This new mission marks the first time an active unit has been given a dedicated assignment to NorthCom, a joint command established in 2002 to provide command and control for federal homeland defense efforts and coordinate defense support of civil authorities.

ArmyTimes paints a fairly benign picture–mostly. The headline says the Brigade is deployed to “help people at home”; but somewhat troubling is exactly what they might be helping with. The article emphasizes “response” to disasters as the Brigade’s main mission. With some added detail: “They may be called upon to help with civil unrest and crowd control or to deal with potentially horrific scenarios such as massive poisoning and chaos in response to a chemical, biological, radiological [attack],” etc etc.

Interesting choice of priorities in that statement; nevermind how one might imagine that military troops would work to restore order in case of natural disasters like Hurricanes Katrina or Rita, a job for which a combat team seems a sobering pick, but not unsurprising these days. Using combat troops for civil unrest or “crowd control”–especially “crowd control”–seems something akin to declaring martial law. Does it not? What, exactly, are the military and the administration expecting to happen in the near future? And what will be the nature of the military response?

The following passage lends both clarity and confusion to this question:

The 1st BCT’s soldiers also will learn how to use “the first ever nonlethal package that the Army has fielded,” 1st BCT commander Col. Roger Cloutier said, referring to crowd and traffic control equipment and nonlethal weapons designed to subdue unruly or dangerous individuals without killing them.

The package is for use only in war-zone operations, not for any domestic purpose.

“It’s a new modular package of nonlethal capabilities that they’re fielding. They’ve been using pieces of it in Iraq, but this is the first time that these modules were consolidated and this package fielded, and because of this mission we’re undertaking we were the first to get it.”

The package includes equipment to stand up a hasty road block; spike strips for slowing, stopping or controlling traffic; shields and batons; and, beanbag bullets.

“I was the first guy in the brigade to get Tasered,” said Cloutier, describing the experience as “your worst muscle cramp ever — times 10 throughout your whole body.

“I’m not a small guy, I weigh 230 pounds … it put me on my knees in seconds.”

Subduing unruly individuals. Like whom? And with what, exactly? The “package” contents list does not include Tasers, but we are given a description of what it feels like to be “shot”/shocked with one. And the one line disclaimer, that the package is for use only in war-zone operations, seems somehow incredible. And I do not think that is simply my paranoia or PTSD talking–why would such a long passage about this package appear in a short article about the deployment of the Brigade within the US if it were an entirely different topic from that deployment?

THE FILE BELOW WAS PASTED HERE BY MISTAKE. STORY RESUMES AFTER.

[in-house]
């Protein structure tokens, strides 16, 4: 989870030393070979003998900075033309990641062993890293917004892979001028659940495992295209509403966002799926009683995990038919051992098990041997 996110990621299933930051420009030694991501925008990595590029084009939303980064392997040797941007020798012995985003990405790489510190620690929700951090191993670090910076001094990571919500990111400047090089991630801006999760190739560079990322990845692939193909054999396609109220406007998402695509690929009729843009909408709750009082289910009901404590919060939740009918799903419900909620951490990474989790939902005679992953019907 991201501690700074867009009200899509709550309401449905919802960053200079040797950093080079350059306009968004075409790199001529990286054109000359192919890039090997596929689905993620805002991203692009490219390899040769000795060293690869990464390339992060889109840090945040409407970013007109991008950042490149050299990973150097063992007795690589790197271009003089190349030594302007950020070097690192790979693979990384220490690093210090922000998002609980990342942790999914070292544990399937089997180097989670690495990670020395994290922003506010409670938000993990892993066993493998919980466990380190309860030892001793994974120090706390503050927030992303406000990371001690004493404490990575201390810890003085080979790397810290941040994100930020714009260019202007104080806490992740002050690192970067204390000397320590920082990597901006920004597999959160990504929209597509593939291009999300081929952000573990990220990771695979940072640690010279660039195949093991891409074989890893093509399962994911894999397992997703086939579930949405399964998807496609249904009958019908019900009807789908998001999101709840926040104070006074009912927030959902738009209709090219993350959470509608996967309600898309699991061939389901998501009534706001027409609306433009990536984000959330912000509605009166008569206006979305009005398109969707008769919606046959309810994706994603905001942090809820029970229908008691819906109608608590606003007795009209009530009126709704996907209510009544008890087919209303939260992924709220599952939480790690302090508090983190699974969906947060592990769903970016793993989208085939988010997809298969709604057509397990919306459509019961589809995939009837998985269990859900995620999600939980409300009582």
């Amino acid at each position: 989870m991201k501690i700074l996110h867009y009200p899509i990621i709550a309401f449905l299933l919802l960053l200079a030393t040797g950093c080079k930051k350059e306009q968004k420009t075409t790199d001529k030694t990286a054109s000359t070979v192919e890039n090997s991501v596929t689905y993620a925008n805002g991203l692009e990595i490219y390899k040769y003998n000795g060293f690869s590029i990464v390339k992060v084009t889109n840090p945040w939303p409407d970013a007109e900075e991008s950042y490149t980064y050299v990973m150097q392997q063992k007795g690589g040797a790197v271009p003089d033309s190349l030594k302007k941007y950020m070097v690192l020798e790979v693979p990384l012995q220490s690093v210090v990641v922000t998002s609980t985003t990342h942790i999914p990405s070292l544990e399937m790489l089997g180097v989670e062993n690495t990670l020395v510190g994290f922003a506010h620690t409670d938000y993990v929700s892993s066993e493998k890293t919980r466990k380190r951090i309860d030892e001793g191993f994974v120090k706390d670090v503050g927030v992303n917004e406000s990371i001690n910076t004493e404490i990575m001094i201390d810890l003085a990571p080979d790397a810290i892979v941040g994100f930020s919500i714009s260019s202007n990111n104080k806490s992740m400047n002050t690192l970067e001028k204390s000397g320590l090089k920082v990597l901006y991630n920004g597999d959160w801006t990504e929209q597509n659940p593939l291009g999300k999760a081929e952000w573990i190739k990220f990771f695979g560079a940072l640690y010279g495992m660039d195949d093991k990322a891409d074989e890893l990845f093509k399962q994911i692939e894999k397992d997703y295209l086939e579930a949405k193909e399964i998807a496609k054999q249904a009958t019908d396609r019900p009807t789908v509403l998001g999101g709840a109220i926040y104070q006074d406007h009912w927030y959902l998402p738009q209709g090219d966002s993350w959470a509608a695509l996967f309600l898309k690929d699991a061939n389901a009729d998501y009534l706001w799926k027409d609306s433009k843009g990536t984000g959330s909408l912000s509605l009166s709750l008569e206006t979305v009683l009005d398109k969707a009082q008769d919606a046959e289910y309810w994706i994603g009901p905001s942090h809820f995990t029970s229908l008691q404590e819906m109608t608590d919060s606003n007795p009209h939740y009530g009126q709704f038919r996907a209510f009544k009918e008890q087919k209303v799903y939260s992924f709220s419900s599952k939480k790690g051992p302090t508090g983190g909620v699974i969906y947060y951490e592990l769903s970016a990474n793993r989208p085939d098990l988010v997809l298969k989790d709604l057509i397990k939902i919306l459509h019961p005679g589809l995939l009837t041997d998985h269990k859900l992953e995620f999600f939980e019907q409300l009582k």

Forgive me for being somewhat skeptical. And a little perturbed: more than one person has told me that they will be out on the streets if the McCain/Palin ticket manages to steal this election. I know I will be. In the original comment thread where I caught wind of this news, one respondent noted that a single brigade for the entire country seems inadequate, in case of widespread disturbances, and that is true. But how long would it take to mobilize more units in addition to this one, and what excuse would the current administration need?

I will not venture answers to these questions, because I do not know what they are. But I think that it is important that we be aware of what is happening around us, which is why I still go information seeking even though the mainstream media makes me twitch so hard that they are more than useless to me.

Of course, no one you know will actually ever experience whatever it means to have the military “restore normalcy”:

“I can’t think of a more noble mission than this,” said Cloutier, who took command in July. “We’ve been all over the world during this time of conflict, but now our mission is to take care of citizens at home … and depending on where an event occurred, you’re going home to take care of your home town, your loved ones.”

Yeah. They certainly would not taser crowd-control real Americans. Would they?